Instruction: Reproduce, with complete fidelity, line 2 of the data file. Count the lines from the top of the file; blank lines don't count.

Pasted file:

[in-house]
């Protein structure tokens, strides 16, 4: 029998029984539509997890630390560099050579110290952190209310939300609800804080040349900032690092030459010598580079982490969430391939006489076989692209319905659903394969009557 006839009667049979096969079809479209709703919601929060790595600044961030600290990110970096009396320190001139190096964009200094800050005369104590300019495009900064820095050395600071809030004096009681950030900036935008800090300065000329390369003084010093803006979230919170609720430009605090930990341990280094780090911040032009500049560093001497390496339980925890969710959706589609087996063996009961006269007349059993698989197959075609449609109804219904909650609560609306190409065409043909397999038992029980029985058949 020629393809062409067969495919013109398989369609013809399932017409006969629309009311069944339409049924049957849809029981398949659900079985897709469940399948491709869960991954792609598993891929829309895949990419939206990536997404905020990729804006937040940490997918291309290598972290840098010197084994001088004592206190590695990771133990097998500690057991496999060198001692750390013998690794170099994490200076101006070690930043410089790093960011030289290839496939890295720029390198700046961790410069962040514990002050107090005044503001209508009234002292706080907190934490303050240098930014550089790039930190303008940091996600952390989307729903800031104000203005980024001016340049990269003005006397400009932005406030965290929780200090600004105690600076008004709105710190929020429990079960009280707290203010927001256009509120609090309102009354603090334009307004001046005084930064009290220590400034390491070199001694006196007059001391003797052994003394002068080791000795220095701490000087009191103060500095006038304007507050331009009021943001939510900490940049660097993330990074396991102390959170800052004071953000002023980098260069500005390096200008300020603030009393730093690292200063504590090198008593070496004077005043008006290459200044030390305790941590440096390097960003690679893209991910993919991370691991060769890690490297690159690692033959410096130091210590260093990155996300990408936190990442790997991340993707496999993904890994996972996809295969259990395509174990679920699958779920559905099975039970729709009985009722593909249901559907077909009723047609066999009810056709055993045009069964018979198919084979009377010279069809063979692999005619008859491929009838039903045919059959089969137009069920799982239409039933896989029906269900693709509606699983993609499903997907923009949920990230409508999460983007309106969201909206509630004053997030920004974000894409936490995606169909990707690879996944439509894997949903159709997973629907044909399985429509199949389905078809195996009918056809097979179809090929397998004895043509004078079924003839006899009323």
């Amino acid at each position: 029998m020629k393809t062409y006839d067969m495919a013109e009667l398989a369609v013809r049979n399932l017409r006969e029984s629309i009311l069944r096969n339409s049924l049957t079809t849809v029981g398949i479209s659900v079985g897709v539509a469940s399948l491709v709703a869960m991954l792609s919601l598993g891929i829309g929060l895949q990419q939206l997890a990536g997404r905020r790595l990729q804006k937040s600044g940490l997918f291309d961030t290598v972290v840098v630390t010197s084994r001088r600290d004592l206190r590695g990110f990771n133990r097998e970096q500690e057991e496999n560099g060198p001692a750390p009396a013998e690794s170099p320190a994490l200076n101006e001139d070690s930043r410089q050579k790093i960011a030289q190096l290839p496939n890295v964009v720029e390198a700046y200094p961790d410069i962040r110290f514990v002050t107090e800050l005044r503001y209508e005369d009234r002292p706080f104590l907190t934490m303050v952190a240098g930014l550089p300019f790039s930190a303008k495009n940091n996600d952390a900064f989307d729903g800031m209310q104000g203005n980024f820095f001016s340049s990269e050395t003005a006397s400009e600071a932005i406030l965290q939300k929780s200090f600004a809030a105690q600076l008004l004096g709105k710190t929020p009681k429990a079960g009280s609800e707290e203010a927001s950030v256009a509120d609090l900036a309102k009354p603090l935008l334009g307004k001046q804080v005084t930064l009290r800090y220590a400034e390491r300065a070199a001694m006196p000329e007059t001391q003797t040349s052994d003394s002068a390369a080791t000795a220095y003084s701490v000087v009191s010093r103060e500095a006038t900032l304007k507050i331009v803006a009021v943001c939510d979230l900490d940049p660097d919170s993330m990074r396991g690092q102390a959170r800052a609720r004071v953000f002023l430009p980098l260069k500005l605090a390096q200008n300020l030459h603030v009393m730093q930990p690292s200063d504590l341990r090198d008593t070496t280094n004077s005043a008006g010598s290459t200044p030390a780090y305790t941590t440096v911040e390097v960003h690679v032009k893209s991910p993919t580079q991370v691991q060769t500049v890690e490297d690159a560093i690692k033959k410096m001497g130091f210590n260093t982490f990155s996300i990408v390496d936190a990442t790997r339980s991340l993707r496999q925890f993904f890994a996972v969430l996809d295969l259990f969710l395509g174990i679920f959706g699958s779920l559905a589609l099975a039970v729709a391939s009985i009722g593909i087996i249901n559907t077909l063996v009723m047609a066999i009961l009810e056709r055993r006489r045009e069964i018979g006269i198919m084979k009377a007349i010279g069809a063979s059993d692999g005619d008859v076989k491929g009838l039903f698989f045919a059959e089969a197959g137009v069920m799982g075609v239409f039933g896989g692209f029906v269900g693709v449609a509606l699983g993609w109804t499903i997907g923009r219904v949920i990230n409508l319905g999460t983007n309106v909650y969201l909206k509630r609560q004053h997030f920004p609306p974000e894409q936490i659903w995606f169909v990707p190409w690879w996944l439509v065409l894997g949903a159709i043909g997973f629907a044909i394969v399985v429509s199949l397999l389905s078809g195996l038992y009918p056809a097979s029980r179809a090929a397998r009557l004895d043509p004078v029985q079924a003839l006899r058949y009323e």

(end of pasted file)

């Protein structure tokens, strides 16, 4: 029998029984539509997890630390560099050579110290952190209310939300609800804080040349900032690092030459010598580079982490969430391939006489076989692209319905659903394969009557 006839009667049979096969079809479209709703919601929060790595600044961030600290990110970096009396320190001139190096964009200094800050005369104590300019495009900064820095050395600071809030004096009681950030900036935008800090300065000329390369003084010093803006979230919170609720430009605090930990341990280094780090911040032009500049560093001497390496339980925890969710959706589609087996063996009961006269007349059993698989197959075609449609109804219904909650609560609306190409065409043909397999038992029980029985058949 020629393809062409067969495919013109398989369609013809399932017409006969629309009311069944339409049924049957849809029981398949659900079985897709469940399948491709869960991954792609598993891929829309895949990419939206990536997404905020990729804006937040940490997918291309290598972290840098010197084994001088004592206190590695990771133990097998500690057991496999060198001692750390013998690794170099994490200076101006070690930043410089790093960011030289290839496939890295720029390198700046961790410069962040514990002050107090005044503001209508009234002292706080907190934490303050240098930014550089790039930190303008940091996600952390989307729903800031104000203005980024001016340049990269003005006397400009932005406030965290929780200090600004105690600076008004709105710190929020429990079960009280707290203010927001256009509120609090309102009354603090334009307004001046005084930064009290220590400034390491070199001694006196007059001391003797052994003394002068080791000795220095701490000087009191103060500095006038304007507050331009009021943001939510900490940049660097993330990074396991102390959170800052004071953000002023980098260069500005390096200008300020603030009393730093690292200063504590090198008593070496004077005043008006290459200044030390305790941590440096390097960003690679893209991910993919991370691991060769890690490297690159690692033959410096130091210590260093990155996300990408936190990442790997991340993707496999993904890994996972996809295969259990395509174990679920699958779920559905099975039970729709009985009722593909249901559907077909009723047609066999009810056709055993045009069964018979198919084979009377010279069809063979692999005619008859491929009838039903045919059959089969137009069920799982239409039933896989029906269900693709509606699983993609499903997907923009949920990230409508999460983007309106969201909206509630004053997030920004974000894409936490995606169909990707690879996944439509894997949903159709997973629907044909399985429509199949389905078809195996009918056809097979179809090929397998004895043509004078079924003839006899009323």